By: Morgan McKinney –
I feel like I covered all the bases but at the same time I feel like I’m missing something… what do you think?
You’ve done it! You’ve made it to junior year, and now you’re right in the thick of getting ready for college. Or… perhaps not. Perhaps you need a break from a twelve year streak of schooling. Perhaps you haven’t a clue where you want to be or where you want to go in life. Perhaps you’d like to attend college eventually, but grow up a little beforehand. Perhaps taking a gap year is the right plan for you.
Surprisingly enough, many people don’t know what a gap year is. It can be many things for each individual student, but quite simply it is a one year break between a student’s senior year of high school and freshman year of college. Unfortunately, there is a bit of a negative stigma surrounding the idea of taking a gap year, which is probably the reason many students don’t know or consider it an option.
Many parents or adults in general will often say that taking a gap year makes a person lazy, or that they won’t want to go back to school once the year is up. While this may be true for some, a gap year can actually be incredibly beneficial. Taking a year off between high school and college is actually very common in Europe, and has proven to really help students in the long run. What they choose to do with their time can add to their resume, provide valuable real life experience, and provide the opportunity to recharge your mind.
There are a number of things a student can do during their gap year. There are quite a few volunteer programs (links to a few of these website can be found down below) specifically created for those who take a year off, and often will cover the cost of living and travel while the volunteer does amazing service projects in foreign countries. Other students may choose to work, be it for experience purposes or to save up for those impending college fees. Another option is travelling and gaining worldly experience, for those that can afford it.
Something to keep in mind if a gap year sounds like it might be right for you is that you need a plan beforehand. It’s not smart to just take a year off with no goals in mind, or Netflix might be the only answer to “What did you do with your gap year”. This is especially important when considering applying to college your break. Many colleges are much more open to students taking a year off, and some even allow students to defer their admission so they’re less tempted to take more time off than planned. It’s good to have done something useful with your time, because a college admissions counselor is more than likely going to ask why you took a year off and what you did with it. Volunteering, working, or travelling are all much better answers than Netflix.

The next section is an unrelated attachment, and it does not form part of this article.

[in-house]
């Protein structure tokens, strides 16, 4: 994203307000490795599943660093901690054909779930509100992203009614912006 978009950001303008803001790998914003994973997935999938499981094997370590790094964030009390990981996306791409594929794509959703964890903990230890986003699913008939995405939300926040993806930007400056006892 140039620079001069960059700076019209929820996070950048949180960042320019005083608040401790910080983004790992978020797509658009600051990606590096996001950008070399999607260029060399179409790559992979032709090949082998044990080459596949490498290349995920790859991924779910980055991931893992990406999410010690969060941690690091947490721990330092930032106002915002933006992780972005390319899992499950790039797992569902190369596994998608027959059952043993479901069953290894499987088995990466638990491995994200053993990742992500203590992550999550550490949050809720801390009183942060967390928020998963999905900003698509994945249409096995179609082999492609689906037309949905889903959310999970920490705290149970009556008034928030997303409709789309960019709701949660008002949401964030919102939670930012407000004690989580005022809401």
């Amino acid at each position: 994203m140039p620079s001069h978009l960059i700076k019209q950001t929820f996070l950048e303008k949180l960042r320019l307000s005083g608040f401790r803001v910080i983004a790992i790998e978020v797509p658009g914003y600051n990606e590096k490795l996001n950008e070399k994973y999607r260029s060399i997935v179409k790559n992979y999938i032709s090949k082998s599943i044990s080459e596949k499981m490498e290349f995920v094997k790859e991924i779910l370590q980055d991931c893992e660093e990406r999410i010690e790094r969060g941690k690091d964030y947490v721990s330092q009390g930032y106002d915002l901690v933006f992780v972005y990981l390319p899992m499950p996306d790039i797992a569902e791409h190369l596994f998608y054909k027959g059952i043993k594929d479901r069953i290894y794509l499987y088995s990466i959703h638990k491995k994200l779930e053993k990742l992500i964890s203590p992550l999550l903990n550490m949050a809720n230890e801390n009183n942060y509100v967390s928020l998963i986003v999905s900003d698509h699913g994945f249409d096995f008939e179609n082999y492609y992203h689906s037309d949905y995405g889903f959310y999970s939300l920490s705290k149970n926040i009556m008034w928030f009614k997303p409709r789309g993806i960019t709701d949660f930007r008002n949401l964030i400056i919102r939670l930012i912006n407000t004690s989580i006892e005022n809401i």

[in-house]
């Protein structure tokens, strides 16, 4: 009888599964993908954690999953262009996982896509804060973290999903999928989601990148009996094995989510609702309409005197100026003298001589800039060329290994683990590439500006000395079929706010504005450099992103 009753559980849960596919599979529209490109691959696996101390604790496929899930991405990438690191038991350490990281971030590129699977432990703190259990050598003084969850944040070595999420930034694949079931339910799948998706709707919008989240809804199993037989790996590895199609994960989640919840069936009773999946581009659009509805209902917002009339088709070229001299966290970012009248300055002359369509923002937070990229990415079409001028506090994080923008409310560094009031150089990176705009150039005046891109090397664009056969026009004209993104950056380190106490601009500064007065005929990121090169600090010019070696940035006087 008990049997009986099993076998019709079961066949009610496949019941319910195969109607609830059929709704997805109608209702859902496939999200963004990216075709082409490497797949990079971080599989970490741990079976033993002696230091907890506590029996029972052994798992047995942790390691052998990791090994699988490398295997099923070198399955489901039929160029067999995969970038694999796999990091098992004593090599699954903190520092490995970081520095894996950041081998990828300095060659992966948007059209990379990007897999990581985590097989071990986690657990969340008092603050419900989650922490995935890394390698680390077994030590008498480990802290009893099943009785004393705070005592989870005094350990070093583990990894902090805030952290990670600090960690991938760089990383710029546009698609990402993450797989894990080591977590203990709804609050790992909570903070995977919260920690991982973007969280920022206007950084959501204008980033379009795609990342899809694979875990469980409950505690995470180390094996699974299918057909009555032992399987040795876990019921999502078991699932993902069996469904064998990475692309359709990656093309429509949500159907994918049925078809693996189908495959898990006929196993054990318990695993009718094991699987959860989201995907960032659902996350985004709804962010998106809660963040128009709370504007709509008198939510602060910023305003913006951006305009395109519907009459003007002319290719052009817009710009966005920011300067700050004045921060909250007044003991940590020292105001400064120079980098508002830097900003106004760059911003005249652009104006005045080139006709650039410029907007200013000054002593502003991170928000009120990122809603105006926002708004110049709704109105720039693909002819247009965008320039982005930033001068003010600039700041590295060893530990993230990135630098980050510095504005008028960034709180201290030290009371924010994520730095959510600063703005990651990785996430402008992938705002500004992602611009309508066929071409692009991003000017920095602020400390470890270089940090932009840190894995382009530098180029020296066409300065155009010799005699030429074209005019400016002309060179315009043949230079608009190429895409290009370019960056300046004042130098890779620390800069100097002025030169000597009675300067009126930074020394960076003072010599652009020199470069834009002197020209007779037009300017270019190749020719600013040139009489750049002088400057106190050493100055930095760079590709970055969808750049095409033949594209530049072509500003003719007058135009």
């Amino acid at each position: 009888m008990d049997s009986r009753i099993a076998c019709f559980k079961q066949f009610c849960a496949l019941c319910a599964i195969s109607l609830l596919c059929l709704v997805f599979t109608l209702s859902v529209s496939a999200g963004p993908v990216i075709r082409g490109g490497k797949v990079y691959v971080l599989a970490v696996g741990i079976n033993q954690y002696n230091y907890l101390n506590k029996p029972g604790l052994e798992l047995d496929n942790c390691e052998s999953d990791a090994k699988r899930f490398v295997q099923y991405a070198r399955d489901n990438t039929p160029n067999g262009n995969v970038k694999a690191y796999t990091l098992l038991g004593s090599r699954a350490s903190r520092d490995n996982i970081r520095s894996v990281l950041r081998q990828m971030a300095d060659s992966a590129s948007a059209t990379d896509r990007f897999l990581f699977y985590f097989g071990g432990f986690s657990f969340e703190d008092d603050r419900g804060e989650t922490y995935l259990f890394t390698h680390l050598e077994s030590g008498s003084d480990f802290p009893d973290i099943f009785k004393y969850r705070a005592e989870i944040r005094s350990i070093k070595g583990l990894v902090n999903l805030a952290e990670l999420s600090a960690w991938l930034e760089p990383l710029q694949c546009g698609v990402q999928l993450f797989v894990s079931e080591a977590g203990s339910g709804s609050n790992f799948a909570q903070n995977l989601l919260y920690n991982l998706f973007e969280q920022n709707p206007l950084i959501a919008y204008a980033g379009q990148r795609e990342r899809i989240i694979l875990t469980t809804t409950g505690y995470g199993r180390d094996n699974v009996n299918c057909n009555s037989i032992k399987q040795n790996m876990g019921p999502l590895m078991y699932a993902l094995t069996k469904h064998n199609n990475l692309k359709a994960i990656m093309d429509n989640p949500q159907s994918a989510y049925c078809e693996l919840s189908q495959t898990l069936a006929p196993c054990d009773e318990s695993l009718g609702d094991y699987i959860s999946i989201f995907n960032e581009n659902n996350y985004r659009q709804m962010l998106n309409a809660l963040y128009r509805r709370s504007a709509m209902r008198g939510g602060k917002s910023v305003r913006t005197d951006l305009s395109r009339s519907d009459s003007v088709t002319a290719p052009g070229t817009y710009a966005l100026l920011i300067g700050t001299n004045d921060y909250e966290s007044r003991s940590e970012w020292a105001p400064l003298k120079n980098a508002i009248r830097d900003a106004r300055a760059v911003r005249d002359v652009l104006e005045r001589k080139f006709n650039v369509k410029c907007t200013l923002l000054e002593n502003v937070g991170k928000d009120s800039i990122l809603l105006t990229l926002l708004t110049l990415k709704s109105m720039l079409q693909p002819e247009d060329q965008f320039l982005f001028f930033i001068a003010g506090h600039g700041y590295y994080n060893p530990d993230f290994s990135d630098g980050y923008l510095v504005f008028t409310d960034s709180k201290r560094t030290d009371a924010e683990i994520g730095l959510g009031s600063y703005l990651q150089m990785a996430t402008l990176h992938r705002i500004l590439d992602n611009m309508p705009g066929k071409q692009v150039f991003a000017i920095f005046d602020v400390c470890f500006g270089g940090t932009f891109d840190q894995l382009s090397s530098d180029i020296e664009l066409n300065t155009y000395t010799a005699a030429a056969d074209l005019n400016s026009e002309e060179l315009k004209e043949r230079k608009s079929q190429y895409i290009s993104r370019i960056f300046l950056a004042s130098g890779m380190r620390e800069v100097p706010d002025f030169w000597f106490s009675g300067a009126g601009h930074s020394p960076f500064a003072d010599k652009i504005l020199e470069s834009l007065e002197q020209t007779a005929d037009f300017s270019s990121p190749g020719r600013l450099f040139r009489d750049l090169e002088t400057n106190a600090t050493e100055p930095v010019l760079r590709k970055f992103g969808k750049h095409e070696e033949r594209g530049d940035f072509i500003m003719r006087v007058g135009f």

Of course there are also cons to taking a gap year. For some students, it can be extremely difficult to get back into the groove of academia after having absolutely nothing to do with it for a whole year. Gap years for some people have turned into decades. While your friends’ decisions should not be major factors in your own, it can be difficult to see your friends going off to school and graduating a year before you. Also, some scholarships made available only to recent high school graduates will no longer apply to you if you choose to take a gap year (although there are so many scholarships out there that all it would take is a little elbow grease and a couple Google searches to make up for it). Finally, your senior grades will matter. Many students loosen up with their grades during their senior year because they’ve already been accepted to schools, but if you’ve chosen a gap year, colleges will see all of your senior grades.
Ultimately, the biggest challenge of deciding whether a gap year is right for you is to know yourself and your habits. If you trust that you can be productive with your time and make an effort to attend college after your break, then a gap year may be just the thing for you. If you know that you don’t have the best motivation or willpower, perhaps it wouldn’t be. Talk to parents, teachers, and guidance counselors, anyone that understands you and can help you figure out what’s best for your future. Just keep in mind that going to college right away and entering the workforce are not your only two options.